Two Capitol police officers have been suspended after a pro-Trump mob over-ran the Capitol building last week as Washington continued to deal with the fallout of the violent riot ahead of Joe Biden’s inauguration next week.

Tim Ryan, the Democratic congressman who chairs the House of Representatives committee that oversees the Capitol Police’s $516m annual budget, announced the suspensions in a press conference on Monday.

One of the two suspended officers had allegedly taken “selfies” with rioters while a second was accused of putting on a Make America Great Again hat while apparently giving directions to the mob, Mr Ryan said. He added that 10 to 15 officers were under investigation in relation to the riots.

Hundreds of Trump supporters overwhelmed law enforcement officers to storm the Capitol building on Wednesday last week, leading to the deaths of five people and interrupting the certification of the US election results.

The US Capitol Police did not respond to a request for comment.

The suspensions come as furious lawmakers investigated why the Capitol was so easily breached by rioters and as officials frantically prepared to tighten security ahead of Mr Biden’s inauguration on January 20.

Earlier on Monday the Democratic mayor of Washington asked federal authorities to deny permits for public gatherings until after the inauguration.

In a press conference, Muriel Bowser said she had asked the US Department of the Interior to deny all permits for public gatherings until January 24, four days after the inauguration of Mr Biden.

The National Park Service, which oversees the management of the National Mall — a strip of parkland that runs from the Capitol building to the Lincoln Memorial — said it would temporarily close access to the Washington Monument because of continued threats from groups involved in the riots at the Capitol.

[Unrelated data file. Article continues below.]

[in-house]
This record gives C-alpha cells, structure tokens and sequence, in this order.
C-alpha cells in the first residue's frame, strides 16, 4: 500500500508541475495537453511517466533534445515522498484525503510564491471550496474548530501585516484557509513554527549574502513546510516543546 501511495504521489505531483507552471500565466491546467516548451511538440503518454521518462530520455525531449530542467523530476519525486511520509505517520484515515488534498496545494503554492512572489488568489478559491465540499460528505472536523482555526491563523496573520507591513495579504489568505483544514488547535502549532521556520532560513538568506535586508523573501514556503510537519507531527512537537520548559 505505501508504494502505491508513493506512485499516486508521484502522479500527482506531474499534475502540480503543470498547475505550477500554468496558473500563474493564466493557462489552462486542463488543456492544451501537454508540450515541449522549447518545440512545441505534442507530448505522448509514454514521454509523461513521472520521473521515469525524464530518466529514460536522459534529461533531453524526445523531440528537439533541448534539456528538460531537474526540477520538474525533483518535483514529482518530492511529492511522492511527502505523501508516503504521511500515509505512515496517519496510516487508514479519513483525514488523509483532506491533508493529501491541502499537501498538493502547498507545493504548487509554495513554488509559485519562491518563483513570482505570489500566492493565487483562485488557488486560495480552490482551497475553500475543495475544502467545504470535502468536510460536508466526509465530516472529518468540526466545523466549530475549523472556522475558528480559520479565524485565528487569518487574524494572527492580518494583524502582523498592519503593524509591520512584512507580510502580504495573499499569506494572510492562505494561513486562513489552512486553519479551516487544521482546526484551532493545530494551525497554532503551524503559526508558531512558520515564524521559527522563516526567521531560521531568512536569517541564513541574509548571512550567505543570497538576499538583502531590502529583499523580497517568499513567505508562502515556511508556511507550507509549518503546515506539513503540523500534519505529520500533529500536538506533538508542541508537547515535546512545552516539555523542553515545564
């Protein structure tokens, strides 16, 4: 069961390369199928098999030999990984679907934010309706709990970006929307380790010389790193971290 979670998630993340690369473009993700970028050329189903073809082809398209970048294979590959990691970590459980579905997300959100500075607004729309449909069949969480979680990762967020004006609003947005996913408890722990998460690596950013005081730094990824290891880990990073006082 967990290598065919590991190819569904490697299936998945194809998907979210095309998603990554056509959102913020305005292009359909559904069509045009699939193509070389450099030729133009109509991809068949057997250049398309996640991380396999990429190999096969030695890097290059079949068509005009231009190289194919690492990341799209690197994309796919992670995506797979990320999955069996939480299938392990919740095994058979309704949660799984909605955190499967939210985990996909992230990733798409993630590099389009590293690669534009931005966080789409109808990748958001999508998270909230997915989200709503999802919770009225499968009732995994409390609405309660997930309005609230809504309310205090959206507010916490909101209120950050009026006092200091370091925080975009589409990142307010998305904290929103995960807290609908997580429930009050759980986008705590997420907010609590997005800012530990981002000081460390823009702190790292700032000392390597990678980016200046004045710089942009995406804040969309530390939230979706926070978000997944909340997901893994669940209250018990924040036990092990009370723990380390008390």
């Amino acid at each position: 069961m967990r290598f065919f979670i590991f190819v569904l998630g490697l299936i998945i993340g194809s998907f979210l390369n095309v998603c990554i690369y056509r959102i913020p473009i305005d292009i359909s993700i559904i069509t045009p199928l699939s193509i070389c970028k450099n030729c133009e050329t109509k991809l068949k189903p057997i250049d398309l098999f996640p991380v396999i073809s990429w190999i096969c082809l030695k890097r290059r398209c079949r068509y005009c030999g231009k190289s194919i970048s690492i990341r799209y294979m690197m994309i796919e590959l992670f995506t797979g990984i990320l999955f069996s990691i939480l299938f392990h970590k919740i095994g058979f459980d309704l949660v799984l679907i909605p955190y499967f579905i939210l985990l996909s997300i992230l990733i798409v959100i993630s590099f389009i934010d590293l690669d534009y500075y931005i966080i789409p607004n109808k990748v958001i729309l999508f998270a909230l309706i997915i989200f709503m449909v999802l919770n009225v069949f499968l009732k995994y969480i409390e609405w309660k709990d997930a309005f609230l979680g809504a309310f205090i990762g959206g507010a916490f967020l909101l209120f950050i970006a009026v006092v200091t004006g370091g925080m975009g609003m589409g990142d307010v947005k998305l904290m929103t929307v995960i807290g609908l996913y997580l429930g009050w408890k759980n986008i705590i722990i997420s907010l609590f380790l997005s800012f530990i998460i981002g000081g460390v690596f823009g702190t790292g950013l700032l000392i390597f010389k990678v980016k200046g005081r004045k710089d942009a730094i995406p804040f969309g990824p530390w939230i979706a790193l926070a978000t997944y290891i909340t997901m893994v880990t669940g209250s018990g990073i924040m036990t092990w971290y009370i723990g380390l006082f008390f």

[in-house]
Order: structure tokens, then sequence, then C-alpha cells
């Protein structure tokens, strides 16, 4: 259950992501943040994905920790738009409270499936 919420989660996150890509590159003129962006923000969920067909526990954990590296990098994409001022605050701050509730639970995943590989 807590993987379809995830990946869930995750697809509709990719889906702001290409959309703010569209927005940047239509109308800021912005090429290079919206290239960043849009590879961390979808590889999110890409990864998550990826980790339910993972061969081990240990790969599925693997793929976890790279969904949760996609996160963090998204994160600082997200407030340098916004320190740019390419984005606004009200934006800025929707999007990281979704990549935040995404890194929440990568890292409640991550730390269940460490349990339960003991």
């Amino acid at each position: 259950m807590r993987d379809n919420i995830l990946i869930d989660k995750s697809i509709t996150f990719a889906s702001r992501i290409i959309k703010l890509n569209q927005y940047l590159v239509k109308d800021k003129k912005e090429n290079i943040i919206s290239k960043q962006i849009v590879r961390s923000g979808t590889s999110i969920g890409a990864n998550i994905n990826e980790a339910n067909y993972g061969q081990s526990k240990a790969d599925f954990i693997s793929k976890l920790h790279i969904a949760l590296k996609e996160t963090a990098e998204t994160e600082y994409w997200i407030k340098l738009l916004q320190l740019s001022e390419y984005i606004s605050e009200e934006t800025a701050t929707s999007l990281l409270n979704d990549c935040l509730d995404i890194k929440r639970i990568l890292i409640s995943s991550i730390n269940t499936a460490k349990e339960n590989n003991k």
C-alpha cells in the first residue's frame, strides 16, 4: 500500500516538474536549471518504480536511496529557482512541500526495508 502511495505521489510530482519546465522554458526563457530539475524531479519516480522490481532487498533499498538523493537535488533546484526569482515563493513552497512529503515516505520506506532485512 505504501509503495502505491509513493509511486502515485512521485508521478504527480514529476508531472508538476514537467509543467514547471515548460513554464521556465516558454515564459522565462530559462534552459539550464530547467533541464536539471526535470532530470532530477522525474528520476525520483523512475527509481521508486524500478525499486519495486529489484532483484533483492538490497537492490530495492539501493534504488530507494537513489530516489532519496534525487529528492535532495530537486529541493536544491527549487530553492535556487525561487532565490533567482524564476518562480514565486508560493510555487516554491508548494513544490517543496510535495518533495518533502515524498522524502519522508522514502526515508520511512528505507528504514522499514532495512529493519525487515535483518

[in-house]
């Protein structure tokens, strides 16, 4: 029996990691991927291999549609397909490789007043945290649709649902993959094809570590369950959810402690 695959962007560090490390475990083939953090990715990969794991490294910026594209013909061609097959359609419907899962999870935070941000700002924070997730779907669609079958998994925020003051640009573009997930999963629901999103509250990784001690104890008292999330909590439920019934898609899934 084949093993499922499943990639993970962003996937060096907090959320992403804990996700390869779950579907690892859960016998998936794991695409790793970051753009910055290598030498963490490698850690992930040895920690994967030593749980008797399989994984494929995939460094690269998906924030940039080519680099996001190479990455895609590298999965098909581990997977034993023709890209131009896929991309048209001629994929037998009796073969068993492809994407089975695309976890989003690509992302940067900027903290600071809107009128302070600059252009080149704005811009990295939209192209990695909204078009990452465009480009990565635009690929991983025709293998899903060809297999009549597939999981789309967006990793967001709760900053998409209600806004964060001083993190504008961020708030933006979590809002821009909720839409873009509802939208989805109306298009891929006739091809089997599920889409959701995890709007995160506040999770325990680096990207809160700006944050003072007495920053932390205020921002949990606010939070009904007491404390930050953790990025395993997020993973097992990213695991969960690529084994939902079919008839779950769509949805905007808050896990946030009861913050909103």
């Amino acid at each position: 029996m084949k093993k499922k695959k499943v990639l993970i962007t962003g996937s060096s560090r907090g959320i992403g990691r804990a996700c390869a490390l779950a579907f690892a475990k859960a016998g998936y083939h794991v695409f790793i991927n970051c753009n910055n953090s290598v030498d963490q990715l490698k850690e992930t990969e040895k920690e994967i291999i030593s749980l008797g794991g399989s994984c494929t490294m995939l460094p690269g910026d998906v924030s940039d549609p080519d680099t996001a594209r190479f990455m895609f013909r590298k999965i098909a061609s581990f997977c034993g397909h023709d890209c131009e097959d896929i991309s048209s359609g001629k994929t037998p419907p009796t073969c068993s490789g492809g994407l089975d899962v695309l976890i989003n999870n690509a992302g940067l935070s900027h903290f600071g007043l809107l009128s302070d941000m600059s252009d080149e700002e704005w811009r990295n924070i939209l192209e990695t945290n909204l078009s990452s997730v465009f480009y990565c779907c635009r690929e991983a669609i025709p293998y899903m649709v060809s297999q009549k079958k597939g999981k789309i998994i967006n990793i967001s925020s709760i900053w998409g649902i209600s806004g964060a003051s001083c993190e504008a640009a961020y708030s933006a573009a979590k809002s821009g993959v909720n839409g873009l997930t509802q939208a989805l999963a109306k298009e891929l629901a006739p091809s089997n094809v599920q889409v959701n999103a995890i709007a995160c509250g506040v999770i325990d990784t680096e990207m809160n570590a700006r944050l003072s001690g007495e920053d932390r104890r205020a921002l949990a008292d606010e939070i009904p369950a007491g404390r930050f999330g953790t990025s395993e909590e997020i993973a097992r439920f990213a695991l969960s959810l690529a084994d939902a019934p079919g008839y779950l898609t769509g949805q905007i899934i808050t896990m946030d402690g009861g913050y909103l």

It added that it would also temporarily close some roadways and parking areas. While all closures are scheduled to end January 24, the park service said it would extend them if necessary.

Earlier on Monday Ms Bowser said she had written to the president to request that he declare Washington to be in a state of “pre-emergency disaster” so the US capital could prepare a more effective security plan for Mr Biden’s inauguration next week.

“This is necessary because the inauguration poses several unprecedented challenges that exceed the scope of our traditional planning processes,” said Ms Bowser, referring to the recent attack on the Capitol building and the continued prevalence of Covid-19.

Later on Monday Mr Trump declared a state of emergency in the District of Columbia and ordered federal assistance be given to the city as it prepared for Mr Biden’s inauguration.

Several US media outlets reported that the FBI was warning of potential violence and “armed protests” at 50 state capitals across the country in the days leading up to Mr Biden’s inauguration.

An FBI spokesperson said that while they would not comment on specific intelligence threats, the agency was supporting state, local and federal law enforcement agencies.

“Our efforts are focused on identifying, investigating, and disrupting individuals that are inciting violence and engaging in criminal activity,” the FBI said. “As we do in the normal course of business, we are gathering information to identify any potential threats and are sharing that information with our partners.”

Chad Wolf, the acting secretary for homeland security who resigned on Monday, said he had instructed the US Secret Service to begin special security operations linked to the inauguration from Wednesday, a full week before January 20, instead of a day before as originally planned.

In an interview with The Washington Post on Monday, Steven Sund, the outgoing Capitol Police chief, said delays and refusals from officials to grant him swift help from the National Guard contributed to his forces being swiftly overwhelmed by the pro-Trump mob.

General Daniel Hokanson, the highest-ranking officer in the National Guard, on Monday told reporters that 10,000 National Guard personnel would be on hand for the inauguration, with authorisation for up to 15,000 if needed.

The Pentagon has drawn criticism for its late response to last week’s attack on the Capitol. National Guard forces arrived at the scene on Wednesday evening, almost four hours after Mr Sund launched an emergency appeal for assistance. The National Guard has so far sent 6,200 personnel to the capital in the wake of the attack.

Authorities have continued to announce arrests over last week’s violence, with Michael Sherwin, the acting US attorney for the District of Columbia, telling National Public Radio over the weekend that “hundreds” of people could ultimately face charges over the storming of the Capitol.

Many of the arrested people facing federal charges are alleged by the Department of Justice to have been illegally carrying weapons ranging from handguns to homemade Molotov cocktails.

Ms Bowser on Monday said she had requested federal forces develop a security plan for all federal property, and that she had asked the DoJ and the FBI to provide daily intelligence briefings.

Additional reporting by Katrina Manson in Washington